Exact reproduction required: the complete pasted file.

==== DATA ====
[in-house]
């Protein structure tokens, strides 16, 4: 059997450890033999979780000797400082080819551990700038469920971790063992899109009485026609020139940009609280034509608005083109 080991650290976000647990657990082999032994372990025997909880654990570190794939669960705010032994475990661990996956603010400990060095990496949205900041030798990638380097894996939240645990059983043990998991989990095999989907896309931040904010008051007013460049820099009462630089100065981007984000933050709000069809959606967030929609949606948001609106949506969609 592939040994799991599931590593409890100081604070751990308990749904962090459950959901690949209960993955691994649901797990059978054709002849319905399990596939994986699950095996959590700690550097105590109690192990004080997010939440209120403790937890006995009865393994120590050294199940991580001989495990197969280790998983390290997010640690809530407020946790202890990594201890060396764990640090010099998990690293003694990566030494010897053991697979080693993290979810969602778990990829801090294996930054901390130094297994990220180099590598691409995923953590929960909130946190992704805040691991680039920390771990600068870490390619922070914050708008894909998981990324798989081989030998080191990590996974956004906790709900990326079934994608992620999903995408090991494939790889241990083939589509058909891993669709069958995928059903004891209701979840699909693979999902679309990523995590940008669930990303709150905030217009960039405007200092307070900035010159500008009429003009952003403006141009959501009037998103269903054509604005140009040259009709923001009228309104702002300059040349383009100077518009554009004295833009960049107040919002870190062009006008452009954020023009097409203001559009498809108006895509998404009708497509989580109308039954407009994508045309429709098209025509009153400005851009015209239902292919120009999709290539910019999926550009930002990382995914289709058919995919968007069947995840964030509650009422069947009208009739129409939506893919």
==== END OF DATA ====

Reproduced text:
[in-house]
């Protein structure tokens, strides 16, 4: 059997450890033999979780000797400082080819551990700038469920971790063992899109009485026609020139940009609280034509608005083109 080991650290976000647990657990082999032994372990025997909880654990570190794939669960705010032994475990661990996956603010400990060095990496949205900041030798990638380097894996939240645990059983043990998991989990095999989907896309931040904010008051007013460049820099009462630089100065981007984000933050709000069809959606967030929609949606948001609106949506969609 592939040994799991599931590593409890100081604070751990308990749904962090459950959901690949209960993955691994649901797990059978054709002849319905399990596939994986699950095996959590700690550097105590109690192990004080997010939440209120403790937890006995009865393994120590050294199940991580001989495990197969280790998983390290997010640690809530407020946790202890990594201890060396764990640090010099998990690293003694990566030494010897053991697979080693993290979810969602778990990829801090294996930054901390130094297994990220180099590598691409995923953590929960909130946190992704805040691991680039920390771990600068870490390619922070914050708008894909998981990324798989081989030998080191990590996974956004906790709900990326079934994608992620999903995408090991494939790889241990083939589509058909891993669709069958995928059903004891209701979840699909693979999902679309990523995590940008669930990303709150905030217009960039405007200092307070900035010159500008009429003009952003403006141009959501009037998103269903054509604005140009040259009709923001009228309104702002300059040349383009100077518009554009004295833009960049107040919002870190062009006008452009954020023009097409203001559009498809108006895509998404009708497509989580109308039954407009994508045309429709098209025509009153400005851009015209239902292919120009999709290539910019999926550009930002990382995914289709058919995919968007069947995840964030509650009422069947009208009739129409939506893919």